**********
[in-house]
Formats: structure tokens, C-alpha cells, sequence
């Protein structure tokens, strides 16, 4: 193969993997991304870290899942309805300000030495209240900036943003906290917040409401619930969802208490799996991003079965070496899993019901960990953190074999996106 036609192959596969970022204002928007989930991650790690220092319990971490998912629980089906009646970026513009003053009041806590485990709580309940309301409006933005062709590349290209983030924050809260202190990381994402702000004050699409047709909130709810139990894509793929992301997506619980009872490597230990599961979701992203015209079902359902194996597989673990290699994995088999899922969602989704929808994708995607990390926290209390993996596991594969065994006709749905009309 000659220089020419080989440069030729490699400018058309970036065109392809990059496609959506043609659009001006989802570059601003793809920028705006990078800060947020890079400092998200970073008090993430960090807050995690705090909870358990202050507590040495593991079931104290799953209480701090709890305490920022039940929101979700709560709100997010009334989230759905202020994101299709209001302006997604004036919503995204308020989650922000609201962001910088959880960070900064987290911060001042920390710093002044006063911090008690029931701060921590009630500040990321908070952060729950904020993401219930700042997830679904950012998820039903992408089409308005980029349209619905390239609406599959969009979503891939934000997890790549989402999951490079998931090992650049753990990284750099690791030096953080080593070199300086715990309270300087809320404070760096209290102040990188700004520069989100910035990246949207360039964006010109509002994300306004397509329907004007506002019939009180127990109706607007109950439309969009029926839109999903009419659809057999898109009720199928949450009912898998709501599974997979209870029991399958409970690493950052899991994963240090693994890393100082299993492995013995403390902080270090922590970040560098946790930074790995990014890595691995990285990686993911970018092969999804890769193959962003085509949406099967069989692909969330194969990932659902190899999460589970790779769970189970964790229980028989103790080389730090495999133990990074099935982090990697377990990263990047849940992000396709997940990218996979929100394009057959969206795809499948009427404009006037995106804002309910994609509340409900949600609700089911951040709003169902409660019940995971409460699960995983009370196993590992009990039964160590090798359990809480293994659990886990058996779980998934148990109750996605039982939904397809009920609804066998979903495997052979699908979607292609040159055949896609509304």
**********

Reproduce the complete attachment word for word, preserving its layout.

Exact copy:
[in-house]
Formats: structure tokens, C-alpha cells, sequence
């Protein structure tokens, strides 16, 4: 193969993997991304870290899942309805300000030495209240900036943003906290917040409401619930969802208490799996991003079965070496899993019901960990953190074999996106 036609192959596969970022204002928007989930991650790690220092319990971490998912629980089906009646970026513009003053009041806590485990709580309940309301409006933005062709590349290209983030924050809260202190990381994402702000004050699409047709909130709810139990894509793929992301997506619980009872490597230990599961979701992203015209079902359902194996597989673990290699994995088999899922969602989704929808994708995607990390926290209390993996596991594969065994006709749905009309 000659220089020419080989440069030729490699400018058309970036065109392809990059496609959506043609659009001006989802570059601003793809920028705006990078800060947020890079400092998200970073008090993430960090807050995690705090909870358990202050507590040495593991079931104290799953209480701090709890305490920022039940929101979700709560709100997010009334989230759905202020994101299709209001302006997604004036919503995204308020989650922000609201962001910088959880960070900064987290911060001042920390710093002044006063911090008690029931701060921590009630500040990321908070952060729950904020993401219930700042997830679904950012998820039903992408089409308005980029349209619905390239609406599959969009979503891939934000997890790549989402999951490079998931090992650049753990990284750099690791030096953080080593070199300086715990309270300087809320404070760096209290102040990188700004520069989100910035990246949207360039964006010109509002994300306004397509329907004007506002019939009180127990109706607007109950439309969009029926839109999903009419659809057999898109009720199928949450009912898998709501599974997979209870029991399958409970690493950052899991994963240090693994890393100082299993492995013995403390902080270090922590970040560098946790930074790995990014890595691995990285990686993911970018092969999804890769193959962003085509949406099967069989692909969330194969990932659902190899999460589970790779769970189970964790229980028989103790080389730090495999133990990074099935982090990697377990990263990047849940992000396709997940990218996979929100394009057959969206795809499948009427404009006037995106804002309910994609509340409900949600609700089911951040709003169902409660019940995971409460699960995983009370196993590992009990039964160590090798359990809480293994659990886990058996779980998934148990109750996605039982939904397809009920609804066998979903495997052979699908979607292609040159055949896609509304």